Friday, August 3, 2007

Like Yogi Berra said, "This is like deja vu all over again."

When it comes to Republicans, the great Yogi Berra is right.

Case in point: Jim Bunning is a Republican Senator from Kentucky. And in his prime, he was a great pitcher with the Phillies. Also, he is in the Baseball Hall of Fame. Bunning became the first pitcher to record 100 wins and 1,000 strikeouts in both the American and National leagues. He also threw no-hitters in both leagues, including a perfect game on Father’s Day 1964. A good baseball career in anybody’s book.

However, in the Senate, he sometimes acts like a first year rookie, just up from the minor leagues.

Yesterday, the Senate was debating a bill that would re-authorize the State Children’s Health Insurance Program (SCHIP) and boost it by $35 billion over the next five years. This bill would add more than 3 to 4 million children and adults, to the 6.7 million already receiving health care under the joint federal-state program.

And who crafted the original bill in 1997? None other than the bipartisan team of Senators Kennedy and Hatch. With that kind of team, you’d think you’d have all bases covered.

But not for Senator Jim Bunning.

Senator Bunning decided to throw a curveball and add the “Bunning Amendment” to the SCHIP bill. His "amendment”, had it passed, would have knocked thousands of New Jersey and New York children from poor working families out of the batter’s box when it came to health care.

Senator Lautenberg made the good call on Bunning’s pitch: “The amendment was a direct shot at New Jersey’s FamilyCare program, which covers children from families that make up to 350% of the federal poverty level – working and low-income families that don’t qualify for Medicaid but cannot afford health insurance in a high cost-of-living state like New Jersey. Had the amendment passed, only children in New Jersey would have been immediately affected.”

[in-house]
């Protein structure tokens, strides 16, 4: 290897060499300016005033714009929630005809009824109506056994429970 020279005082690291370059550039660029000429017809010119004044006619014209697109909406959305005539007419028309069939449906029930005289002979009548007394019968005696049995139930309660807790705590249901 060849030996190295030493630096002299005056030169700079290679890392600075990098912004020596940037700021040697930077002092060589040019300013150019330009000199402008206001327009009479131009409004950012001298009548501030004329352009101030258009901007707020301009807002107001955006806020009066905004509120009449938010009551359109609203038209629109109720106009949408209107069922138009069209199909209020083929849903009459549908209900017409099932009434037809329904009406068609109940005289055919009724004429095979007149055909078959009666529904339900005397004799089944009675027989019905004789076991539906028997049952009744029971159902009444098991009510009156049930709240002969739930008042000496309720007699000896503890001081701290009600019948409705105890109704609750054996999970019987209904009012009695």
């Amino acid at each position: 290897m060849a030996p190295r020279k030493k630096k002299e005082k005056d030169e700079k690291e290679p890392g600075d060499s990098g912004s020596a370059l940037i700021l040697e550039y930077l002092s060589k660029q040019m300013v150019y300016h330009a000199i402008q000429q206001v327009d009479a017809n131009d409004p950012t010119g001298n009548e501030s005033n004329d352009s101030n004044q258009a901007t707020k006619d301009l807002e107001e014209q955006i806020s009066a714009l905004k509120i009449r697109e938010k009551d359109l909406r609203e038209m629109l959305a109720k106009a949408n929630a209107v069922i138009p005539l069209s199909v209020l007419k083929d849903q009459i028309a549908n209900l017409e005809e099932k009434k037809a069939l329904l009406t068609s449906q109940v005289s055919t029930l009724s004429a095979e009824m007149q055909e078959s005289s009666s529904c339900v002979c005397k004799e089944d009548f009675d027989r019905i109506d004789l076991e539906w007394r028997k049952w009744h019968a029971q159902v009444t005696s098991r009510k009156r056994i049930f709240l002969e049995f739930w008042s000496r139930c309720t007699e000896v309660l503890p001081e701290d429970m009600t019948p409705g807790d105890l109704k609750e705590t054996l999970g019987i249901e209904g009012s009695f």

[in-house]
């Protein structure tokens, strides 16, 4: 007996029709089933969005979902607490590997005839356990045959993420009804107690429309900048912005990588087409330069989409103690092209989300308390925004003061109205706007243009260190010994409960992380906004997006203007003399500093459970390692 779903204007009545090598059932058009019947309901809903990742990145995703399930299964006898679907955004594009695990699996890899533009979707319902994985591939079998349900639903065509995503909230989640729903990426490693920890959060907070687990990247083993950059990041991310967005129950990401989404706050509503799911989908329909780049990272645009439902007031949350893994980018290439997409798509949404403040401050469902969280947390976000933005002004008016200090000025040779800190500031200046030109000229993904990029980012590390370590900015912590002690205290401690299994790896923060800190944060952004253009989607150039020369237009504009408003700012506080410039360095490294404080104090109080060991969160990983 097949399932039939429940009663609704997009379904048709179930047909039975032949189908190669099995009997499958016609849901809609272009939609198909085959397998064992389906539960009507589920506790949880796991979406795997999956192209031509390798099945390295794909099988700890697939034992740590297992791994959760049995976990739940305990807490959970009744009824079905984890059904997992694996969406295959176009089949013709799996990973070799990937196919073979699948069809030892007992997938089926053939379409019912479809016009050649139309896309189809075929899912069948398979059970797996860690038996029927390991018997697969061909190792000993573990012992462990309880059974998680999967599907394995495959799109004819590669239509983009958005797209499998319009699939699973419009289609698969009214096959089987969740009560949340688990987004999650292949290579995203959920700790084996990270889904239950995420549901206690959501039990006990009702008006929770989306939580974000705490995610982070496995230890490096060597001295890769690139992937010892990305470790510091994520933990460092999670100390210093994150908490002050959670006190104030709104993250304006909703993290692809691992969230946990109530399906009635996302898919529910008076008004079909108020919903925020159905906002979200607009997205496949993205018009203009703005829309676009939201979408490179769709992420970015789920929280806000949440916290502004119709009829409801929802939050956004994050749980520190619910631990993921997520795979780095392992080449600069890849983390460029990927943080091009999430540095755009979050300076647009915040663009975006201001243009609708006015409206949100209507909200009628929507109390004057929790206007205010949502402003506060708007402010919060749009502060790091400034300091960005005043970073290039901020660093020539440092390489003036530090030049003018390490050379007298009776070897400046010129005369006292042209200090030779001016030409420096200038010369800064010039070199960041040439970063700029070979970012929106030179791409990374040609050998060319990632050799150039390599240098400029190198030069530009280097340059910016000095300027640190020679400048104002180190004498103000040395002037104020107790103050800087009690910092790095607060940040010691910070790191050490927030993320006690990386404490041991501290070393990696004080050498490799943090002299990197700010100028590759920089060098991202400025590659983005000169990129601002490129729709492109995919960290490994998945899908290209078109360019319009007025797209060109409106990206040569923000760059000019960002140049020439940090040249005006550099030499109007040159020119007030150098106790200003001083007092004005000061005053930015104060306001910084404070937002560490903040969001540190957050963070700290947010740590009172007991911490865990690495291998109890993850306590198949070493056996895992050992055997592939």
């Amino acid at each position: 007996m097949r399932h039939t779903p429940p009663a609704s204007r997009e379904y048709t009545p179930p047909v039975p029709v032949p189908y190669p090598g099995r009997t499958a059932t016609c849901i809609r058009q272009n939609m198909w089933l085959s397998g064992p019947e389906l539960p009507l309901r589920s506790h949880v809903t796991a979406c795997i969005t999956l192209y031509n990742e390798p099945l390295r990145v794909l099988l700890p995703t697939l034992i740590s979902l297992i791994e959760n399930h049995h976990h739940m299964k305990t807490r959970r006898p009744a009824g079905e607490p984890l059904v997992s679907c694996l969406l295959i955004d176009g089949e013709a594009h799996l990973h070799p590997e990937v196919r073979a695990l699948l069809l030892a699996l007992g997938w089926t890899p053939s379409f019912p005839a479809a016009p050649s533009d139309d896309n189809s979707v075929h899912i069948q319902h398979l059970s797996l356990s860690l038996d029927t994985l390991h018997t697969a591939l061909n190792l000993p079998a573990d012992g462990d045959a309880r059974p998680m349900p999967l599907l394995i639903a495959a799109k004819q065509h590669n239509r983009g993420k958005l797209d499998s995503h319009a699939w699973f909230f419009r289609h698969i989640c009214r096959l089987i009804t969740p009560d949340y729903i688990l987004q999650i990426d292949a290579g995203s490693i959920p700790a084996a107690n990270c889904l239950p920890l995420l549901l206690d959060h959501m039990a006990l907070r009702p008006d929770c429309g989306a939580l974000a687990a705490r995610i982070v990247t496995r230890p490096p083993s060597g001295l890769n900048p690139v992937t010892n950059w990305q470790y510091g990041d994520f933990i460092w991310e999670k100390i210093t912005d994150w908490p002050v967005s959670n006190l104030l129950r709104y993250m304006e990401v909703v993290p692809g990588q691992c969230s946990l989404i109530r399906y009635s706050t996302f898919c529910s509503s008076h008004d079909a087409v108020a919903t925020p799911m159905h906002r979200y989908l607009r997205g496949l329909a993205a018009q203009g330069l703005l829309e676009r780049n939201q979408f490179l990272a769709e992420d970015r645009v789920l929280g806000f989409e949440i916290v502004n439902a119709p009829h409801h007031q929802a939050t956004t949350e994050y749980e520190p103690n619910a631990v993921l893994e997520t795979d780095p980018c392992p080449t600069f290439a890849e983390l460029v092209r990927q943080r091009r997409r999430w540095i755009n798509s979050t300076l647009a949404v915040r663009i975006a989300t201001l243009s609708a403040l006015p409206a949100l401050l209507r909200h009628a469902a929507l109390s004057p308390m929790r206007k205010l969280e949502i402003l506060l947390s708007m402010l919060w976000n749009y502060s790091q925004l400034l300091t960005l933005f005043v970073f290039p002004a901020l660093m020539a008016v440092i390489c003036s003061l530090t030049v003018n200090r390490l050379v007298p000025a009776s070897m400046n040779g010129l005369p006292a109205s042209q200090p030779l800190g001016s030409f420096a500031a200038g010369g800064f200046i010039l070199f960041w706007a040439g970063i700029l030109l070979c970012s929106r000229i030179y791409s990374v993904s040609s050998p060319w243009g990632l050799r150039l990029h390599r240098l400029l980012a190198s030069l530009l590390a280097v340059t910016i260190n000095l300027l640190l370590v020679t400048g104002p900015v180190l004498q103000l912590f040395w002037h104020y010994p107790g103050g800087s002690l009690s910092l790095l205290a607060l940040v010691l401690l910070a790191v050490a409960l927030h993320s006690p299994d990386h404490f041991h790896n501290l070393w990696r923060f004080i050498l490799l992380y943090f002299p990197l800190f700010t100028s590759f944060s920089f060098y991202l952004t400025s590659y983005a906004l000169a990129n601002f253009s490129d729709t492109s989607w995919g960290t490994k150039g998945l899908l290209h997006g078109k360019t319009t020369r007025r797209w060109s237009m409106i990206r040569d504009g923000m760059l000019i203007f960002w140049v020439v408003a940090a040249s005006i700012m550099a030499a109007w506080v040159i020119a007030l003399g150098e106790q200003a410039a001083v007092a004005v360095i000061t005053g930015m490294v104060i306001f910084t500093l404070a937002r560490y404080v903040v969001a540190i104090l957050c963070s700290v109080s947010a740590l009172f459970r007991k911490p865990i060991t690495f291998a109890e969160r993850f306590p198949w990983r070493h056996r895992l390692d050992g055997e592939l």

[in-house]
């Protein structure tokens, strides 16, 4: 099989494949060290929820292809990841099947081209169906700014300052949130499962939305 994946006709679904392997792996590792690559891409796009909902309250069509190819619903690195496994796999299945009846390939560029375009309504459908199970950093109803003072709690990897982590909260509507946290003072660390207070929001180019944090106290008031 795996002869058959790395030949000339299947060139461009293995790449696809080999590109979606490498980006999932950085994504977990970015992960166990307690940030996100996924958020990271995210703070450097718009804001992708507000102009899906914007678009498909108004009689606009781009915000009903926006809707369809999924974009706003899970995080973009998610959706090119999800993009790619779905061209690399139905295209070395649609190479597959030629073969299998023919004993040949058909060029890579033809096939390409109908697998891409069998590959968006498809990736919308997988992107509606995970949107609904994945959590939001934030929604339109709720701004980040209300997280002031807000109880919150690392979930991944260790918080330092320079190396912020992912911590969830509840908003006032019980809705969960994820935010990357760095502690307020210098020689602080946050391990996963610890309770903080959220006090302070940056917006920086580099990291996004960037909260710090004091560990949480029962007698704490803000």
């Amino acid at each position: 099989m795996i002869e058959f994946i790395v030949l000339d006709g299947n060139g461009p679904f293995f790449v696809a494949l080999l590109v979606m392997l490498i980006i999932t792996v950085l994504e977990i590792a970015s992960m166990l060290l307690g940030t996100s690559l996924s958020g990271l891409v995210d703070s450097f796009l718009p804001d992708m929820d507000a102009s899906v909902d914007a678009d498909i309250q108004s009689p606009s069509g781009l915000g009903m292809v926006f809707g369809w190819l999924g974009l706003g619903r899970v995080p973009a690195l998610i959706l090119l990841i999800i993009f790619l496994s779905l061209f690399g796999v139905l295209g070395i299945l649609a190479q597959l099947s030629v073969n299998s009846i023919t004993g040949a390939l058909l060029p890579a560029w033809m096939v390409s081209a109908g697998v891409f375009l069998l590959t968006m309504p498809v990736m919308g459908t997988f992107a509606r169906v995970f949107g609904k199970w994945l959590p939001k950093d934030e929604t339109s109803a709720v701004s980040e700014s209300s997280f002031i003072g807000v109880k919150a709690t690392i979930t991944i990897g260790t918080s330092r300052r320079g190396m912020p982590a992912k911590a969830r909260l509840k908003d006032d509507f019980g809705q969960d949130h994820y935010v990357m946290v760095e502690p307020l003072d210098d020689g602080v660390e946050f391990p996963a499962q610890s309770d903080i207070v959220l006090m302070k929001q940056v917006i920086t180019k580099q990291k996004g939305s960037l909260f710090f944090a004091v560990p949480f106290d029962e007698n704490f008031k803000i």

Bunning said this on the Senate floor, which is what qualifies him for acting like he is pitching Single-A ball in Kentucky:

"Why should people in every other state subsidize government health care for families in New York and New Jersey?" Bunning said before the vote. "If people in these two states think this is a priority, then they should be willing to pay more."

Senator Bunning, here’s the real score on who's subsidizing who:

According to the Northeast-Midwest Institute [a Washington-based, private, non-profit, and non-partisan research organization], New Jersey gets back only 55 cents for every dollar it sends Washington, while Kentucky gets back $1.45 it sends.

Senator Bunning, you may have thrown no-hitters in The Show ----but in the Senate, you’re nothing but a Bush-Leaguer.

3 comments:

S. Michael Wilson said...

Kudos, sir. A cogent and well spoken defense of New Jersey, aimed at those willing to hold us up as a sacrificial fiscal pinata, with the intentions of ridiculing our fine state and accusing us of mooching off the other bully states, until we cave in and burst forth with sweet, sticky candy. And all of this wrapped up in enough sickeningly cliche sports analogies to choke a metaphoric horse.

ImprovforLawyers said...

Guess so. Thanks.

Anonymous said...

^^ nice blog!! ^@^

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